“I think there’s something wrong with me. In case I don’t get back in time, you’d better stay here and take Owen to camp.”
I said something like this to my husband around 8:30 a.m. on a Sunday morning last August, after I’d spent the whole night awake, whimpering in pain and popping Advil four at a time. Once I finally told him how I was feeling and we decided I had “better get checked out,” I didn’t call 911 or rush to the ER.
Nope. I ate breakfast, helped pack for camp, took a shower, styled my hair, supervised a pre-schooler potty break, and put on earrings and makeup.
Then I drove myself to the hospital. For my date. With a heart attack.
Yes, you read that right. I’m a woman. I’m 37. I’m a distance runner and a healthy eater. I’m a normal weight, active, healthy, and not even particularly stressed. And I had a heart attack, just seven months ago.
February is Heart Disease Awareness month and I really want you to take it seriously. Not for me, because I survived and I’m healthy and thriving. But for the 435,000 other mothers, daughters, sisters, nieces, wives, lovers, and friends who will have a heart attack this year, and the 267,000 of them who will die from it.
Heart disease is the number one killer of women in this country. Number. One. It kills more women than the next four diseases combined, including all forms of cancer, yet only 50 percent of women know that fact and even fewer know their risk. And if they knew the dangers and they knew their risks, would they make the changes necessary to protect their hearts? Eighty percent of cardiac events could have been prevented through healthy lifestyle choices.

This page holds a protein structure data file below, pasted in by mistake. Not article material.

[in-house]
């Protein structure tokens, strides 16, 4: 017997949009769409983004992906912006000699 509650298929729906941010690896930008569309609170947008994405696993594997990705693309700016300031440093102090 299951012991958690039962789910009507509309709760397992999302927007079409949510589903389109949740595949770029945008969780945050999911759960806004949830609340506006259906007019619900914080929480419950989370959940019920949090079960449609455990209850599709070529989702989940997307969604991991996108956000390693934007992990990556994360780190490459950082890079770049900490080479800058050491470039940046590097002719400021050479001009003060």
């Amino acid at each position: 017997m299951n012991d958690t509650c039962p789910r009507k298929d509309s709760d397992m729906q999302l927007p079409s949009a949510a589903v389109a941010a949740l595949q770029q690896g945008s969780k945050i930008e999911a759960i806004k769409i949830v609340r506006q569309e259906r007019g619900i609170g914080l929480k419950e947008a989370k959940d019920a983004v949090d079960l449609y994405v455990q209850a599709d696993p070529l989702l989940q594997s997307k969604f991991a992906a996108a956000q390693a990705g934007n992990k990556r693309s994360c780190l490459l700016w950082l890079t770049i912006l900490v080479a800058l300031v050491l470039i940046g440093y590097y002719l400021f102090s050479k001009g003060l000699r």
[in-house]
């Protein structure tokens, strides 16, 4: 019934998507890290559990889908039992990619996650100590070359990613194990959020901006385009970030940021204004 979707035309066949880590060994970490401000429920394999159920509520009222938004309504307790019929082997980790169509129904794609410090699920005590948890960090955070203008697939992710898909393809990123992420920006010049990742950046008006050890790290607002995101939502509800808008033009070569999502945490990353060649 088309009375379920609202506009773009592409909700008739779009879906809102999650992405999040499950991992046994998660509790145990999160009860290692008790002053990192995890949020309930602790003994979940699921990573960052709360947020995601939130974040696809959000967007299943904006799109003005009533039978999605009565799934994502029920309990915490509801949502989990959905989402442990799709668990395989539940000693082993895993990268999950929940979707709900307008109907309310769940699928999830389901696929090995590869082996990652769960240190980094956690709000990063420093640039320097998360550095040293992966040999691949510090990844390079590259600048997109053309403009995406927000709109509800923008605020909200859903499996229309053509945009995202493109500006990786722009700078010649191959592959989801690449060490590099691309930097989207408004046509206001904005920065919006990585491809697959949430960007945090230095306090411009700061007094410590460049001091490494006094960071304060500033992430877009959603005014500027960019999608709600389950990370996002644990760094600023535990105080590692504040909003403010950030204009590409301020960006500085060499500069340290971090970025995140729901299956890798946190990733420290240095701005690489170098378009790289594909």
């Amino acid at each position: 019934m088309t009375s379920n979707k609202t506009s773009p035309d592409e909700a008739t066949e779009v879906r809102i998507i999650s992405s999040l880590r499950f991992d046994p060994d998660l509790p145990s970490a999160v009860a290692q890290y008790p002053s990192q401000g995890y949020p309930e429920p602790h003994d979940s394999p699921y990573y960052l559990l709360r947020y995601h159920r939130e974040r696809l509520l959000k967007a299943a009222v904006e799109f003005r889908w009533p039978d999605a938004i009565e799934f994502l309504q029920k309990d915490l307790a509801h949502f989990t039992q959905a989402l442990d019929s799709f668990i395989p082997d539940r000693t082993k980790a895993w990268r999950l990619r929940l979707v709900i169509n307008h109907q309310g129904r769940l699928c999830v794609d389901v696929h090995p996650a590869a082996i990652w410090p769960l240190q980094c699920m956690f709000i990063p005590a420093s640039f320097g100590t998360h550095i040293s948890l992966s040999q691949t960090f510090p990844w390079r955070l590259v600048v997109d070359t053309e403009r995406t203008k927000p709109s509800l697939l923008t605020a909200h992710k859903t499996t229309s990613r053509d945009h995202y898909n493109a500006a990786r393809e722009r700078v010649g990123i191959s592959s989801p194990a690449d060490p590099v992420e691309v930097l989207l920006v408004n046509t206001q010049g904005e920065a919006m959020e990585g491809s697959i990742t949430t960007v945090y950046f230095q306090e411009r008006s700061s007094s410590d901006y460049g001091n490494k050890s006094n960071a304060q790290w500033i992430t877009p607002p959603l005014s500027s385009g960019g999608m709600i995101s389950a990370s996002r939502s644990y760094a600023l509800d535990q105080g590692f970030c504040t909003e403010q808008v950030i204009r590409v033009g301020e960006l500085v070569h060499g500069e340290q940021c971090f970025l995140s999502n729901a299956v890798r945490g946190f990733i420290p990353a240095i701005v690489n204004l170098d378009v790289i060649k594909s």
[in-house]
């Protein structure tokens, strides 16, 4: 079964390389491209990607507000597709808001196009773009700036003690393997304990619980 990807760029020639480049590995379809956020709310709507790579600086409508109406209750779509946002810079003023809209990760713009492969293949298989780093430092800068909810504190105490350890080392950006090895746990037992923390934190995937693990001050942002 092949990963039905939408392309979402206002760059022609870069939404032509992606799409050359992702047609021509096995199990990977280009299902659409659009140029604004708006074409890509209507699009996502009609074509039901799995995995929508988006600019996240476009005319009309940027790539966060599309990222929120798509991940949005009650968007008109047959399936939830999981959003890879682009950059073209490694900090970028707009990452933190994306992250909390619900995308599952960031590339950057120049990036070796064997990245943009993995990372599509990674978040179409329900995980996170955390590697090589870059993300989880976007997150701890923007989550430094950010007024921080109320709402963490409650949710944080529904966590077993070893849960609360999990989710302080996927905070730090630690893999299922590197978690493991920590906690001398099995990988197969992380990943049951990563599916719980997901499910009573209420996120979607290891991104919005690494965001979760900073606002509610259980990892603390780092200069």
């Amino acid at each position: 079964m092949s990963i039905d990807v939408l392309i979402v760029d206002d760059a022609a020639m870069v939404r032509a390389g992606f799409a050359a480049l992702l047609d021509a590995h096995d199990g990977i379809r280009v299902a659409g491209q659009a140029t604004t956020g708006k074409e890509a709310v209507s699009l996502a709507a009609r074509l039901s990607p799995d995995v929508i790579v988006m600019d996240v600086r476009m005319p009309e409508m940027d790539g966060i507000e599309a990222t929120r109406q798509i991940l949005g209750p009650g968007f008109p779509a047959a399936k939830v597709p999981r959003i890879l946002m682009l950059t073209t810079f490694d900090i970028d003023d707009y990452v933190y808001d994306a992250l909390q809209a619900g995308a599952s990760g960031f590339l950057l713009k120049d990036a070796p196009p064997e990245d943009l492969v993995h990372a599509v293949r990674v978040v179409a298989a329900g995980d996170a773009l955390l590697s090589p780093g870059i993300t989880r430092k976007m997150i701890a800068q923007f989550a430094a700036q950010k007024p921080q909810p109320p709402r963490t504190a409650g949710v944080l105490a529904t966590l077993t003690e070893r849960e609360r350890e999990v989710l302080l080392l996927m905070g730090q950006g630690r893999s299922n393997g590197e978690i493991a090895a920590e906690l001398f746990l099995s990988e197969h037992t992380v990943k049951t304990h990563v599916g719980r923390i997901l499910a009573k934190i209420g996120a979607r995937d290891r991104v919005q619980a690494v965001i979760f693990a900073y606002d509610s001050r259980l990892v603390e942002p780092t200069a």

This is a message women need to hear over and over and over again. I knew that I had a family history of heart disease. I knew I had high cholesterol. I knew that women often explain away their symptoms: “I must have lifted something funny, hurt myself in yoga, maybe its heartburn,” all excuses I used for days as the pain steadily grew worse. And I knew that women’s heart attacks present differently than men’s and seem somehow, inexplicably, hard for doctors to spot. I knew all that and I still never imagined this could happen to me.
But it can, it could, and it did, and it could happen to you. Please take the time this month to learn about heart disease, your own risk, and what you can do about it. Then share it with the women you love. Heart disease is a women’s disease, and only we can stop it.
This article was originally written for the Minnesota Women’s Press and was published in February 2012.